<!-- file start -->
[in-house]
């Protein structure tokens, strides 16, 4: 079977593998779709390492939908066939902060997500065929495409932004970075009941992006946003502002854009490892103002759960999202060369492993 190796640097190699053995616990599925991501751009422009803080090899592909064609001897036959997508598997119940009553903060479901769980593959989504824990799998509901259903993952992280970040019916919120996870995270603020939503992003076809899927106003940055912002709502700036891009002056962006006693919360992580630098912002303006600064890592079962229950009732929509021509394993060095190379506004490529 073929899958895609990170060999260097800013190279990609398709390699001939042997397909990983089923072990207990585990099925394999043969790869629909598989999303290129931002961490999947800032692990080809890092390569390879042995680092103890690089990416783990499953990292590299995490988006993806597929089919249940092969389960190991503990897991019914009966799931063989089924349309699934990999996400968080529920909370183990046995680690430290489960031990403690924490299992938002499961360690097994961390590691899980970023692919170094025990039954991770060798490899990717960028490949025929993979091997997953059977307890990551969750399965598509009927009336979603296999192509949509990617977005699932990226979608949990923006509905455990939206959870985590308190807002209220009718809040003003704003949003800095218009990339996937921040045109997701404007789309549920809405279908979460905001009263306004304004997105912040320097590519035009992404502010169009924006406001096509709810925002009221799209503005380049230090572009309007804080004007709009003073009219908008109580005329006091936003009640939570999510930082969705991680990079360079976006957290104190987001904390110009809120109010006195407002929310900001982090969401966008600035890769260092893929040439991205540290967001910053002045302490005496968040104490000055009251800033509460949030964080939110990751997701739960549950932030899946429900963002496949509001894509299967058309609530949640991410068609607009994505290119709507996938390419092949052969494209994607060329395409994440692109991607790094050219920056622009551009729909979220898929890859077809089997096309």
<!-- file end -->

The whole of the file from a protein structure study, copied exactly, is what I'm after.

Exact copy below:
[in-house]
């Protein structure tokens, strides 16, 4: 079977593998779709390492939908066939902060997500065929495409932004970075009941992006946003502002854009490892103002759960999202060369492993 190796640097190699053995616990599925991501751009422009803080090899592909064609001897036959997508598997119940009553903060479901769980593959989504824990799998509901259903993952992280970040019916919120996870995270603020939503992003076809899927106003940055912002709502700036891009002056962006006693919360992580630098912002303006600064890592079962229950009732929509021509394993060095190379506004490529 073929899958895609990170060999260097800013190279990609398709390699001939042997397909990983089923072990207990585990099925394999043969790869629909598989999303290129931002961490999947800032692990080809890092390569390879042995680092103890690089990416783990499953990292590299995490988006993806597929089919249940092969389960190991503990897991019914009966799931063989089924349309699934990999996400968080529920909370183990046995680690430290489960031990403690924490299992938002499961360690097994961390590691899980970023692919170094025990039954991770060798490899990717960028490949025929993979091997997953059977307890990551969750399965598509009927009336979603296999192509949509990617977005699932990226979608949990923006509905455990939206959870985590308190807002209220009718809040003003704003949003800095218009990339996937921040045109997701404007789309549920809405279908979460905001009263306004304004997105912040320097590519035009992404502010169009924006406001096509709810925002009221799209503005380049230090572009309007804080004007709009003073009219908008109580005329006091936003009640939570999510930082969705991680990079360079976006957290104190987001904390110009809120109010006195407002929310900001982090969401966008600035890769260092893929040439991205540290967001910053002045302490005496968040104490000055009251800033509460949030964080939110990751997701739960549950932030899946429900963002496949509001894509299967058309609530949640991410068609607009994505290119709507996938390419092949052969494209994607060329395409994440692109991607790094050219920056622009551009729909979220898929890859077809089997096309």